Movie Review: Portrait of a Lady on Fire

This film is directed by Céline Sciamma, and it stars Adele Haenel, Noemie Merlant, Luana Bajrami, and Valeria Golino.

For several days I’ve been reading on social media raving reviews about this film. So when the screener arrived, I couldn’t wait to watch it. It’s rare when you clearly remember the day and time a movie was watched (for the first time) unless the film leaves an impact on you. It was on Sunday, 12/8/2019, at 5:23pm when I placed the screener into my laptop and began to watch what will become my new favorite film of this year.

“Portrait of a Lady on Fire” takes place in the late 1700s and tells the story of a talented artist, Marianne (Noémie Merlant), and the daughter of a countess, Heloise (Adèle Haenel), who’s a soon to be married. Marianne is hired to paint a portrait of Heloise after the previous artist had a difficult time painting her as Heloise refuses to get married. The painting is meant to be sent to the man who Heloise is supposed to marry. The only alternative to get a portrait is keeping the truth from Heloise by tricking her into thinking that Marianne is a companion. After Heloise suffered the loss of her sister, who committed suicide, she hasn’t been allowed to go for walks as her mother fears for her life too. Marianne must try to paint Heloise from memory. This film has plenty to dissect and admire, but I’ll start with the acting. The two leading ladies give exceptional and unforgettable performances conveying an incredible amount of emotion with their eyes and body language.

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The scenery is used wisely as Claire Mathon masterfully captions the two women with the beautiful seaside and enormous rocks behind them, giving a sense of relaxation which immerses you into their world. I admire the different shots in the film from the areal shots to the ones from behind the character’s head (giving us the perspective of the character). It’s no secret that period pieces are some of my favorite films one reason being has to do with candlelight scenes. The lighting and shadows can be portrayed in several techniques, and it’s fascinating. Several scenes are artistically and beautifully balanced.  Costume design is beautiful, and the screenplay is one of the best of this year.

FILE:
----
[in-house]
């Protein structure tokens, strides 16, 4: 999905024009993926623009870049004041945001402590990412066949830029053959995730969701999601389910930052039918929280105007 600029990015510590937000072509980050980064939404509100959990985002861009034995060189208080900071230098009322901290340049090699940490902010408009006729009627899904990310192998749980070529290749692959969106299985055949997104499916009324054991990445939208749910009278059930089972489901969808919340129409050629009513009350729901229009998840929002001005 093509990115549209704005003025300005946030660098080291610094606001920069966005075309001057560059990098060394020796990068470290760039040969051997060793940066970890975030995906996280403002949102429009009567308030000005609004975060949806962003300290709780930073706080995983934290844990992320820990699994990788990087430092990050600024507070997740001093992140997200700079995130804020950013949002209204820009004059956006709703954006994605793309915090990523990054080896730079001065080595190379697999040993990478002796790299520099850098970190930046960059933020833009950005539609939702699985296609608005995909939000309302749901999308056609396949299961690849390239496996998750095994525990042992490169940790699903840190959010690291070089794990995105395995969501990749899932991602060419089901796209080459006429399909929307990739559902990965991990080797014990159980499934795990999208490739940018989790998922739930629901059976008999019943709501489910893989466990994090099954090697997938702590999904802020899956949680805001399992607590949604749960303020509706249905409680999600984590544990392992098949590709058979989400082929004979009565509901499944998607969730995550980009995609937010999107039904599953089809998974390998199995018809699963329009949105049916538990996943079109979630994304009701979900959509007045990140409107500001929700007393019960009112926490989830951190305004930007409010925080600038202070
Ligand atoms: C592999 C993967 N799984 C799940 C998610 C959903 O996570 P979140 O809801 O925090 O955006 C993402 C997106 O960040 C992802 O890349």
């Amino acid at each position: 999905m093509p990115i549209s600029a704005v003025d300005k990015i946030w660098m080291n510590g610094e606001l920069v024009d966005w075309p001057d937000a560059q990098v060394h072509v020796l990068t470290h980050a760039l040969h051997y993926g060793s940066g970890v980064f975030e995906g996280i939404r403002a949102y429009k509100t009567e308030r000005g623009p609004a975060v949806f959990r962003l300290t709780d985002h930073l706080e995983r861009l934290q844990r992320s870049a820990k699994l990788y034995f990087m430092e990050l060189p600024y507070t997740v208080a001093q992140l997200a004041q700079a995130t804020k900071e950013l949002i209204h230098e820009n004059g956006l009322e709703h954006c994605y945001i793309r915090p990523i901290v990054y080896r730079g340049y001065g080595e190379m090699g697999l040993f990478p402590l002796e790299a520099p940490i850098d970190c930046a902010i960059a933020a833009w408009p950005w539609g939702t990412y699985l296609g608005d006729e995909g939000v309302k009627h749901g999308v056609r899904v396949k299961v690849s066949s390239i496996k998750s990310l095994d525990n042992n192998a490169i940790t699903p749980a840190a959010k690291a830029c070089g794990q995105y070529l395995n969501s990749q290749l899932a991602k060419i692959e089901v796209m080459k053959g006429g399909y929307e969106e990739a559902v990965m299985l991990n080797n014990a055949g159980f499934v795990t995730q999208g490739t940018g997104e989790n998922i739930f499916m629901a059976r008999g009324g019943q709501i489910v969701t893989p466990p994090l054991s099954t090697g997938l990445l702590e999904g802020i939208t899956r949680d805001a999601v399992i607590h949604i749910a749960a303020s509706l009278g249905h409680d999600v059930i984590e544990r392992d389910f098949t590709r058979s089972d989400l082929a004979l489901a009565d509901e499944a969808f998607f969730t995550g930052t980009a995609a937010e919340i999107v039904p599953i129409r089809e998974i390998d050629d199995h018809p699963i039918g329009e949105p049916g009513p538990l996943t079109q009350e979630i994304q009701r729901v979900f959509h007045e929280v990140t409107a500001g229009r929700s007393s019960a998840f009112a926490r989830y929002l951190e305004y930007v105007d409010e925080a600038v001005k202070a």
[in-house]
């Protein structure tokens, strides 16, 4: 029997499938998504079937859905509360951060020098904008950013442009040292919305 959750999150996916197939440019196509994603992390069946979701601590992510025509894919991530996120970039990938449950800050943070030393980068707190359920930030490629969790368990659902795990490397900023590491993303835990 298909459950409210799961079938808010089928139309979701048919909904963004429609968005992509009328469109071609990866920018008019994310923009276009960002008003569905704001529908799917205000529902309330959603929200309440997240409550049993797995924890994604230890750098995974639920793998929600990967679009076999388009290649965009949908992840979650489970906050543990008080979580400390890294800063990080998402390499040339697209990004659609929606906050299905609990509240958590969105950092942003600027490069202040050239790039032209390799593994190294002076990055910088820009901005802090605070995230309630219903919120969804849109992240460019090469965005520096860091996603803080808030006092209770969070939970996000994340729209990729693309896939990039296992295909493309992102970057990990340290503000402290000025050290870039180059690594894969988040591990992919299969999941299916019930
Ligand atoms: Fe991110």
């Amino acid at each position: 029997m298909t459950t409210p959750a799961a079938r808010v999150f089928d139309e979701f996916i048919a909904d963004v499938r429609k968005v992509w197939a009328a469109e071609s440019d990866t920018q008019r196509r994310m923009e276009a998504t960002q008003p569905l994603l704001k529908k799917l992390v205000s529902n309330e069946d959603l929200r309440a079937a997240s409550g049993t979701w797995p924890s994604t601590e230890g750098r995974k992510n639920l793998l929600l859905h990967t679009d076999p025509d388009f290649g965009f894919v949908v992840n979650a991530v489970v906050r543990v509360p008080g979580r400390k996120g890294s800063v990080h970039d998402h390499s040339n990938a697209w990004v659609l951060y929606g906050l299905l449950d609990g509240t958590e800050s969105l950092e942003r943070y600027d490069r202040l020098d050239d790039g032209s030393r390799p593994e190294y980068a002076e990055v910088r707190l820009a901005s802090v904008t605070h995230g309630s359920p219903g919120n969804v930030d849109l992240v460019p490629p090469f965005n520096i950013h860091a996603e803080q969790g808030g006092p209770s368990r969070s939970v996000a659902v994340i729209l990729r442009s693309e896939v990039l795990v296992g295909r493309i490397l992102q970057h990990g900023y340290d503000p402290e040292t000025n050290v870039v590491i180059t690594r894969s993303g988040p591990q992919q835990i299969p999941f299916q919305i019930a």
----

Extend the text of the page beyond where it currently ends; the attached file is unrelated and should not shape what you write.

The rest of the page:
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We see Marianne, a talented painter, living in a world where women aren’t allowed to paint nude men (prevent women from doing great art). On the other hand, we also see Heloise, daughter of the countess who is now forced into marriage after her sister died. We have two women from different backgrounds heading into different futures. Marianne can travel and display her artistic abilities (granted she must submit her work under her father’s name) but doesn’t entirely have her future written out for her. Heloise, on the other hand, must marry and raise her own family. I admire the different forms of arts; this film incorporates painting, music, and stories. I love how women in this film are allowed their opinions and a wide variety of art knowledge. We also get a third storyline with the woman who’s the maid, and her story, in particular, is one about a controversial topic. Lastly, we get to witness the affection between Marianne and Heloise, a story about first love that more than likely ends like most stories. The last scene is one I’ll remember years to come. Some have compared it (the last scene) to a film that came out two years ago, and they claim it gives it a run for its money, I’ll take it a step forward and claim that it significantly surpassed it.

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This movie is the most feminist film of this year as its written, directed, and filmed by a woman. Its female leads navigate female themes, and this movie will be the one film courses will go back to when telling female stories from female filmmakers. “Portrait of a Lady on Fire” lit a fire in me that will burn for years to come.

I give this film a 10 out of 10

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